RESTful web services for beginners

This article is for beginners who are starting their way into RESTful web services testing. Let’s start with the very basic question. What is a web service? Though we do hear the term web services very often in the industry, and though we don’t really admit to it, but many of us didn’t know until recently what a web service is actually OR more to the point what is meant by a RESTful web service.

I will give a very basic explanation. We go to a shop to buy some stuff. We tell the shopkeeper that this is the stuff we need. The shopkeeper in turn responds to us with the list of goods we asked for. Also, there is some goods from the list that we asked that may not be available at the shop. So, for those goods, he lets us know that these items are not available. We can consider a web service to be the same shopkeeper who gives us the list of items we want to buy and lets us know that what items are not available.

Now let’s get into the more technical terms. When we work on our computer, say we open a documenting application to create a new document OR just read an existing document. The computer responds with opening up that document on the machine so we can write/read to that document. Here is service provider is a computer. In case of a web service, the service provider is a web server. In a typical client/server application, the web service is the means of accessing information/resources that the web server intends to provide to its clients. Here the communication between the client and server happens over a network. This is achieved by certain collections of protocols and standards for exchanging information between 2 devices.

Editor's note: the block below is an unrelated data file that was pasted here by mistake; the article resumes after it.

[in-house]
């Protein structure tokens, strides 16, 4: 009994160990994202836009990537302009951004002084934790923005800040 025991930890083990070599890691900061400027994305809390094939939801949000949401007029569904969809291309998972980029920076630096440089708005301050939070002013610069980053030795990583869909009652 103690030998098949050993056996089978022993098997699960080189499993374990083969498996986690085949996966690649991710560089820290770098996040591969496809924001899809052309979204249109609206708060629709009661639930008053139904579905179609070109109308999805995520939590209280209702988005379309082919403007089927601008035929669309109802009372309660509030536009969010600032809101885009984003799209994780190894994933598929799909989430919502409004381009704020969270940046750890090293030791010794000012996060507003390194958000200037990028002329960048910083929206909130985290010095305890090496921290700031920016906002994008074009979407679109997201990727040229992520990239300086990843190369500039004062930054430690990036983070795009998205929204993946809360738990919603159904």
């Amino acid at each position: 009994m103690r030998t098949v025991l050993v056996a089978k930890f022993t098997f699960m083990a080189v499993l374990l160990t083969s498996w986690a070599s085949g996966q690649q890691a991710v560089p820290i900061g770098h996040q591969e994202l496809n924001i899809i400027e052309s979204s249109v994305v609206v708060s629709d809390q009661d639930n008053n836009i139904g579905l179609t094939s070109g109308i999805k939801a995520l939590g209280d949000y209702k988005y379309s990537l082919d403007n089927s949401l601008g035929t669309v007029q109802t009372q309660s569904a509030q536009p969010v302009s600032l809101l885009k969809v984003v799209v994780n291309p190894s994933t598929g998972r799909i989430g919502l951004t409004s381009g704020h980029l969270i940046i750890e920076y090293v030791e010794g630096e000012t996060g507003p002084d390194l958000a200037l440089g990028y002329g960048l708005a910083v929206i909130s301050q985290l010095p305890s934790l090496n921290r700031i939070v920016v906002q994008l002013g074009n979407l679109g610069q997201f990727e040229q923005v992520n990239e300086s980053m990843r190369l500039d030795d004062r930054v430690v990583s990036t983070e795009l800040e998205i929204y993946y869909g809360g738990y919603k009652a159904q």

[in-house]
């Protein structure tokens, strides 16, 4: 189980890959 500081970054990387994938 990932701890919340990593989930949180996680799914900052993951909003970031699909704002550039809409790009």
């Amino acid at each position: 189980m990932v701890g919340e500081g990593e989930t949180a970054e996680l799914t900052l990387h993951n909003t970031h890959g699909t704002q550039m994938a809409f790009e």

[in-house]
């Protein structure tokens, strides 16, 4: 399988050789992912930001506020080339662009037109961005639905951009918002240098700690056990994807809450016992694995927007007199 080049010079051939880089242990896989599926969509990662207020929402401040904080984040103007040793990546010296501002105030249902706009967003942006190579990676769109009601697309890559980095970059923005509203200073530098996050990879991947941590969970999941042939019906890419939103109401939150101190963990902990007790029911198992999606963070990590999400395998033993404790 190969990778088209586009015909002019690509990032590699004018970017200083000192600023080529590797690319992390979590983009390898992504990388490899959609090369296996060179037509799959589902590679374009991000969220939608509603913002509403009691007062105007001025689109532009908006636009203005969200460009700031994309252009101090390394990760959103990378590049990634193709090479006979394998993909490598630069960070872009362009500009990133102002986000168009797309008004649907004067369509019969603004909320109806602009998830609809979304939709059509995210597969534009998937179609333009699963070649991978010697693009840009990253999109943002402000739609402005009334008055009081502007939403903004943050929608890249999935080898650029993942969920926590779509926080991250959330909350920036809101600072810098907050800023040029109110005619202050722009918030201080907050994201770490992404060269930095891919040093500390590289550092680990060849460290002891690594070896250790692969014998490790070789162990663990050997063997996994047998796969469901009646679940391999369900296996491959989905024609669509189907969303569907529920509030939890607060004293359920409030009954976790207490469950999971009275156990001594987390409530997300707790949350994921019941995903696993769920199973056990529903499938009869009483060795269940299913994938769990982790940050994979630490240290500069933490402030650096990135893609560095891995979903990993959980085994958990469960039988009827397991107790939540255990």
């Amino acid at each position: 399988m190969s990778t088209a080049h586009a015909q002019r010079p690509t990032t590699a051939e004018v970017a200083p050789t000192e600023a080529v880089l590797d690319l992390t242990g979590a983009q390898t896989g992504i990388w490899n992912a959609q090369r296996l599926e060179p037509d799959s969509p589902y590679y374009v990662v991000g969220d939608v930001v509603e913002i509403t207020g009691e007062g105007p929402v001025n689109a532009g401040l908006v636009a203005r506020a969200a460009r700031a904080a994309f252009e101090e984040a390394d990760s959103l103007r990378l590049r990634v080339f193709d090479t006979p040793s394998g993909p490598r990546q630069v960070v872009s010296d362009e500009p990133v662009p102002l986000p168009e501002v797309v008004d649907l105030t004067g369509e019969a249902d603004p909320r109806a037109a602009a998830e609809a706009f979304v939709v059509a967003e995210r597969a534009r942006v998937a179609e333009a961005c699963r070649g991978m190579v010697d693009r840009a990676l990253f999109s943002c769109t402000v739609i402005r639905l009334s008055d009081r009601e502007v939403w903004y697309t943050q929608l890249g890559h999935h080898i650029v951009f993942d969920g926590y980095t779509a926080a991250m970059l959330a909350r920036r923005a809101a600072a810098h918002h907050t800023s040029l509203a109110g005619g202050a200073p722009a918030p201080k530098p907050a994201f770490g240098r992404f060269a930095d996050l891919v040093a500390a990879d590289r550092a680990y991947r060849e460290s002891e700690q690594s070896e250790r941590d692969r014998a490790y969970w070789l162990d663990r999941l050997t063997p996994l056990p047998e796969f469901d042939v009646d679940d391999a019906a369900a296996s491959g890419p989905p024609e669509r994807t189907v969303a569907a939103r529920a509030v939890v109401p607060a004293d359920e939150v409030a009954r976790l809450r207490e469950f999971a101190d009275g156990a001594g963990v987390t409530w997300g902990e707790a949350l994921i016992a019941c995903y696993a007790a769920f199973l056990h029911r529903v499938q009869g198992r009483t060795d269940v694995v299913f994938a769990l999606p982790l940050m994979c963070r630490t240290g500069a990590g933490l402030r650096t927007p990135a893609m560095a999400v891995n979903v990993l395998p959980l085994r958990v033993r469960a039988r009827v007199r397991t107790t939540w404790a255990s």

The most common examples of web services are SOAP (Simple Object Access Protocol). SOAP is the W3C standard of communication over the web. In the core of SOAP based communication is the WSDL (Web Services Description Language). WSDL is the XML document format which contains the information like method name, parameters and how to access the service. This is done using UDDI (Universal Description Discovery and Integration) which is again the standard XML framework for integrating web services.

So, what are RESTful web services? REST is an architectural style and not a protocol. It makes use of URI (Uniform Resource Identifier) to locate the resources in the form of data or functionality OR data + functionality on the web. It permits different data formats like plaintext, JSON, XML and HTML.

Nowadays with the advent of Cloud, more and more companies are moving their applications to cloud with service providers like Microsoft Azure, AWS etc. So, the services that these applications offer are provided via REST based API calls as the main interface of communication between the client and the application residing on the cloud. REST uses features of the HTTP protocol in order to perform create, read, update and delete operations. REST based architecture has several additional advantages:

  • It is stateless. The server doesn’t store any data related to the information asked by a given client. It can even serve more than one client at one time and every single request is treated as an independent/new request totally un-related to the previous one. Caching can be implemented to overcome the nature of statelessness.
  • They are very easily deployable in different types of environments whether Windows or UNIX and can be coded in a variety of languages.
  • RESTful services are fast because there is no extra payload travelling over the network that eats up the network bandwidth.

The core of the RESTful web service is the URI. This is the HTTP URL followed by the name of the resource that is supposed to provide a service to clients. REST methods can be broadly categorised as follows:

  • GET — To read data on the server.
  • POST — To add a new record of data on the server database and for authentication purpose.
  • DELETE — To delete a record from the server.
  • PUT — To update the details of a given record on the server.
  • OPTIONS — To list the type of operations supported by a resource.
  • HEAD — A type of GET request that returns additional information about the resource.

Please do let me know of any questions and suggestions and I would be glad to get back to you.

Software QA and Development Professional with over 11 years of experience. Writer and technophile.

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